15. 15. Writing joins in LINQSyntax for joins  Independent sources; equality condition only from p in db.Products join c in db.Categories on p.CategoryID equals c.ID select …Using multiple from clauses  Later from can depend on previous variables  We can write arbitrary conditions from p in db.Products from c in db.Categories.Where(c => p.CategoryID == c.ID) where c.Name != "Stuff"
  16. 16. Joins and theoryMultiple from clauses  Uses an operation similar to Bind SelectMany : M<S> -> (S -> M<C>) -> (S * C -> R) -> M<R>  Can be implemented using Bind Bind : M<S> -> (S -> M<R>) -> M<R> StrengthL : V * M<S> -> M<V * S>Syntax for joins  Can be defined using SelectMany, but not vice versa Join : M<A> -> M<B> -> (A -> K) -> (B -> K) -> (A * B -> R) -> M<R>  Resembles operation of “applicative functors”
  17. 17. More flexiblequeries in F# 3.0
  18. 18. Queries in F# 3.0Design between Haskell and C#  Can define custom operations query { for p in db.Products do orderBy p.Price takeWhile (p.Price > 100) }  Here orderBy and takeWhile are not built-inTwo kinds of custom operations  Preserve variable scope (orderBy, where, …)  Require re-binding (groupBy)
  19. 19. What can be done in F# 3.0?Better queries for OData  Open standard for REST based queries  Supports only subset of query operationsExpanding dependent tables explicitly query { for title in db.Movies do select title.Awards }  Wrong! We did not say we will use Awards query { for title in db.Movies do expand title.Awards select title.Awards }Other interesting areas: NoSQL, etc.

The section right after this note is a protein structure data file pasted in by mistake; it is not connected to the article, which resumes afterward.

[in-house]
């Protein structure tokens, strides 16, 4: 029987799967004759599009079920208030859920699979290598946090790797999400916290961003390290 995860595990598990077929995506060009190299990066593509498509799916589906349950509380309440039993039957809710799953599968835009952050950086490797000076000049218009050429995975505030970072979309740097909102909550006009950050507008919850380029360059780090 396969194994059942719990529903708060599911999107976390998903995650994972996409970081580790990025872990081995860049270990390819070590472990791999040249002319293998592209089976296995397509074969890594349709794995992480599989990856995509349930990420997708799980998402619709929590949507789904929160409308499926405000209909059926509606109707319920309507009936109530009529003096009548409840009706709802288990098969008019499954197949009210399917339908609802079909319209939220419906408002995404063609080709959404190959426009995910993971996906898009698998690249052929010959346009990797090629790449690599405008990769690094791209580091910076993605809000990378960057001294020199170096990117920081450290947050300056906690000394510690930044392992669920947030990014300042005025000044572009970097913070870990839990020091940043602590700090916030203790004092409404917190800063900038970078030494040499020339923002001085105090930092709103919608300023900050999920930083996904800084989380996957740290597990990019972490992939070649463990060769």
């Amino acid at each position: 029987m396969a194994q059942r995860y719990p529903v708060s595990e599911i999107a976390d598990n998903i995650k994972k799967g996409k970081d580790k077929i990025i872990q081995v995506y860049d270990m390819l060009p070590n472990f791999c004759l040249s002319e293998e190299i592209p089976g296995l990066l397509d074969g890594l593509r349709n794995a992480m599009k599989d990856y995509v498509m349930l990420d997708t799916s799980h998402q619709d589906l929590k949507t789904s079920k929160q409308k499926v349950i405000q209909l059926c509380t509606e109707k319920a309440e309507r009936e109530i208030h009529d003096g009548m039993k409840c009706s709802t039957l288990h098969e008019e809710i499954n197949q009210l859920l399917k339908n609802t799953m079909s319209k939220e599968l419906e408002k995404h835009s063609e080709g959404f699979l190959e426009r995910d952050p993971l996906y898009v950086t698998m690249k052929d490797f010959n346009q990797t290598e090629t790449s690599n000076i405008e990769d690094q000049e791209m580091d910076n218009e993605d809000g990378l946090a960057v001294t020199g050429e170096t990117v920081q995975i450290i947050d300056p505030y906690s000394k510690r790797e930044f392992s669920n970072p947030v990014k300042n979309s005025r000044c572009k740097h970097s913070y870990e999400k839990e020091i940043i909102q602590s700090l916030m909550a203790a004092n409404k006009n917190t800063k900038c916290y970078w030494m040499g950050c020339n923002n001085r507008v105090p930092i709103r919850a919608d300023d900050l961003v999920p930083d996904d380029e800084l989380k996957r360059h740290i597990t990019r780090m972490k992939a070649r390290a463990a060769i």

20. 20. Some questions about queries that I’m interested in…
  21. 21. Possible questionsAdvanced type checking  Translating custom functions to SQL  Limiting operations and allowed patterns (OData)Expressivity  What are other join-like operations?  Aren’t monads and bind too powerful?  Are we missing other important operations?  What else is there than just lists…Classical problems  Optimizing queries, efficient compilation
  22. 22. ReferencesHaskell and comprehensions  Comprehensive Comprehensions: comprehensions with "Order by" and "Group by"  Bringing Back Monad Comprehensions  Monad Comprehensions: A Versatile Representation for QueriesLINQ, C# and F#  C# Language Specification  msdn.microsoft.com/en-us/library/bb397676.aspx  tomasp.net/blog/idioms-in-linq.aspx